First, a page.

Programming for Success: Capstone Students Design Software for Dept. of Defense

Photo by Christopher Reif

Vicky Smith
Staff Writer

Cameron University students enrolled in a spring interdisciplinary course are in the process of developing a web application for the United States Army Department of Defense at Fort Sill.

The capstone classes for information technology (IT), computer science (CS), multimedia (MM) comprise the interdisciplinary course. English students are also a part of the project as part of their internship.

Once the students complete the web applications, Cameron University students will have contributed to the technical organization of the United States Army Department of Defense.

Instructors Dave Smith, Dr. Chao Zhao, Dr. Abbas Johari and Dr. William Carney, operate the class as though it is a software company. They serve in virtual positions such as chief executive officer, chief information officer, chief knowledge officer and chief data officer.

Smith assigned two students to be project leads whose duty is to collaborate with two separate groups of students, who are building two different versions of the same product.

Psychology major Randy Wolfe, the project lead for team two, said several subgroups, including a database team management team, a CS team, a security team and a MM team, comprise the main group.

“Database is the backend,” he said, “and the CS team [is] doing the web portion. That’s the front end.”

Although Wolfe may receive instruction from his professors, he and his fellow classmates are responsible for facilitating communication amongst themselves.

“The instructor is not in here telling you how to do it,” he said. “If you have a question, you can go to the instructor, but it’s really up to the students.”

Senior information technology major Ayo Kumni, the assistant project lead for team two, said her primary job is to fulfill administrative tasks.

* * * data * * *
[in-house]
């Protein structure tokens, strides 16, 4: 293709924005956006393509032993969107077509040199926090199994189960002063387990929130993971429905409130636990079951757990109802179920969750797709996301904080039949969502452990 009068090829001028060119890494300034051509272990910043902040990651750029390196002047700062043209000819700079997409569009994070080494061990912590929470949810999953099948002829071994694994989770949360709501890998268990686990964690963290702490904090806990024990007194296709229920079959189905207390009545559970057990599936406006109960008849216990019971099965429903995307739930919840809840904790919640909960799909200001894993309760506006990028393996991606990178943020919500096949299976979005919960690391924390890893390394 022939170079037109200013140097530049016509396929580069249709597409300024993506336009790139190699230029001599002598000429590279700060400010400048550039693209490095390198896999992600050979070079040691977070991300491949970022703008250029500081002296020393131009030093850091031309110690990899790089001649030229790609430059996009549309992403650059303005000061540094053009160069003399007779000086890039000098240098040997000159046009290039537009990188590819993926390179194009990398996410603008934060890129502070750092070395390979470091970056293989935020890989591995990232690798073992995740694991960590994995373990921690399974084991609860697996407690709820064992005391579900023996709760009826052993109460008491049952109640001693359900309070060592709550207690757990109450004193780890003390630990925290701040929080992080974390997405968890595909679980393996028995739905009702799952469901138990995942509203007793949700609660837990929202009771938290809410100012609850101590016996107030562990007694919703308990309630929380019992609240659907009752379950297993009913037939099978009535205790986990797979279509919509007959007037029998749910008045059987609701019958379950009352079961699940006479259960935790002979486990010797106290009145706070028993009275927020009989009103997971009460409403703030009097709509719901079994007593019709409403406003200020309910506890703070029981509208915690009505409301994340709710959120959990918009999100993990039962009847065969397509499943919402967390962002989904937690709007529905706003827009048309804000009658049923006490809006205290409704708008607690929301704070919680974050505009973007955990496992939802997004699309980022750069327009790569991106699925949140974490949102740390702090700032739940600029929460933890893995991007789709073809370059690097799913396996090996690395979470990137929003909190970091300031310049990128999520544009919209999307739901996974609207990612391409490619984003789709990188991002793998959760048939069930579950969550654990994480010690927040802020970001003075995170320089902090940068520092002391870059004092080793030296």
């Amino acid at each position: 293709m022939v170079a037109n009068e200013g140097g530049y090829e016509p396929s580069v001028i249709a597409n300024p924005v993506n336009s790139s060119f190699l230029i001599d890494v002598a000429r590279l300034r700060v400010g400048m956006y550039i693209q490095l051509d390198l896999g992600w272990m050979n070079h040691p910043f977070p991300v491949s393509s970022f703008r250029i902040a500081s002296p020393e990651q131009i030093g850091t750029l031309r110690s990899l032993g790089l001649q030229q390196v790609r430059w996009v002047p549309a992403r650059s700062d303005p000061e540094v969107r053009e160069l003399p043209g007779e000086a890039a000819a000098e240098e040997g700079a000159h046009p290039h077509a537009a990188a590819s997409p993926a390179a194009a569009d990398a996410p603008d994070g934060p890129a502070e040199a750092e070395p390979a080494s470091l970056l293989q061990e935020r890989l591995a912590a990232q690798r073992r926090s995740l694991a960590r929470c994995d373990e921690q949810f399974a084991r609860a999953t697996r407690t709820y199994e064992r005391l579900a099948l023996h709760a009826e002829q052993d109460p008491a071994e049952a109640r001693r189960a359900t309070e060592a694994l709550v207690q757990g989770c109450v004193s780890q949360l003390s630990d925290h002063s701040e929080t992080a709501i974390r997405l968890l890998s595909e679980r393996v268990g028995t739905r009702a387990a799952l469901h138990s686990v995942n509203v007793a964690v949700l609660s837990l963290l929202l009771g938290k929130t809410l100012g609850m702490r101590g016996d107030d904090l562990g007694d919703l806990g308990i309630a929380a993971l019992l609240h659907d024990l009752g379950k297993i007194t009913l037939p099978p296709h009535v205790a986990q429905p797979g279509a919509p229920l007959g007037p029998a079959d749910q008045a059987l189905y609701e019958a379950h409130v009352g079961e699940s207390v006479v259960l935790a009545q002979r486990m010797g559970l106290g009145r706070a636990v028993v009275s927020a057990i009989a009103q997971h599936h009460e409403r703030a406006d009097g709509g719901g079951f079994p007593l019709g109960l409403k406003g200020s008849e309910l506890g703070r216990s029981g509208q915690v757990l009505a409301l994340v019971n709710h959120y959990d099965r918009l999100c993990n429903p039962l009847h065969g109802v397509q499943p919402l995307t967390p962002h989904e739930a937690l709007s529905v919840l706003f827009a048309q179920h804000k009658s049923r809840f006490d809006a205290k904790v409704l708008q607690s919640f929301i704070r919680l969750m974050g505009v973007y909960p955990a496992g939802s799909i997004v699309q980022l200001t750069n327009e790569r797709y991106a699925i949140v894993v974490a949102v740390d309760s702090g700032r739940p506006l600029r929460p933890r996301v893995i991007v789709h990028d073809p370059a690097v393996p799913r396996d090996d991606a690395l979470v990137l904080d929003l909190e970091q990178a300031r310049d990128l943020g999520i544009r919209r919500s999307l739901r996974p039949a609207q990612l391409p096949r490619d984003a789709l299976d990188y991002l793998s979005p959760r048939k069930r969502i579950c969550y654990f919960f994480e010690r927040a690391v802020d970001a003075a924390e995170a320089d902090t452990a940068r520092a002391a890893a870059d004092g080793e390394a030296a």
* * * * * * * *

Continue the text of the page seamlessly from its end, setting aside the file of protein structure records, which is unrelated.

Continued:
“We have to make sure everyone working is putting in hours and getting virtual pay for what they do,” she said.

Dakotah Chander, a junior management information systems major, serves as an IT lead, a position for which his previous classes prepared him.

“I took Database last semester, so that helped significantly,” he said. “Other than that, I’ve had a lot of knowledge in different operating systems and just basic knowledge of computers.”

After both products are complete, client Linda Paridon, a supervisor and process improvement lead for the FIRES Division of CECOM Army Materiel Command on Fort Sill, and her decision chief will decide which version they like best. Alternatively, if they desire, they can choose to
combine the two versions into one.

Paridon said the product is a web application that will process library assets.

“Employees in the organization can use it to help them do their work, to drive process improvement efforts [and] to help new employees … understand how they work in the organization,” she said.

According to Paridon, both versions of the web application must meet to the same standards.

“They only have four and a half months to complete the project and to be able to handle all the requirements,” she said. “Both teams, I’ve heard them talking, and they’re all working together.

They’re taking pride in the school. They’re taking pride in their project.”

She said this project is significant because students gain hands-on experience as opposed to reading about project management without a context.

“They are doing virtual dollars,” Paridon said, “so they are telling us, ‘We’ve already spent 18,000 dollars worth of your money.’ They relate that to the real world, and this is a real-world project.”

She said this project is an asset as students make their way into the job market. Their experience in working on this project will demonstrate their ability to operate within a team and use soft skills to communicate with others.

“Hopefully we’ll have some employees in the future who want to work for the Army,” she said.

As the students work, Paridon provides them with feedback as questions or obstacles arise.

“It’s just a pleasure to work with the class,” she said. “They’re our future leaders, and I just love to see the growth in them and the smiles when they solve something.”

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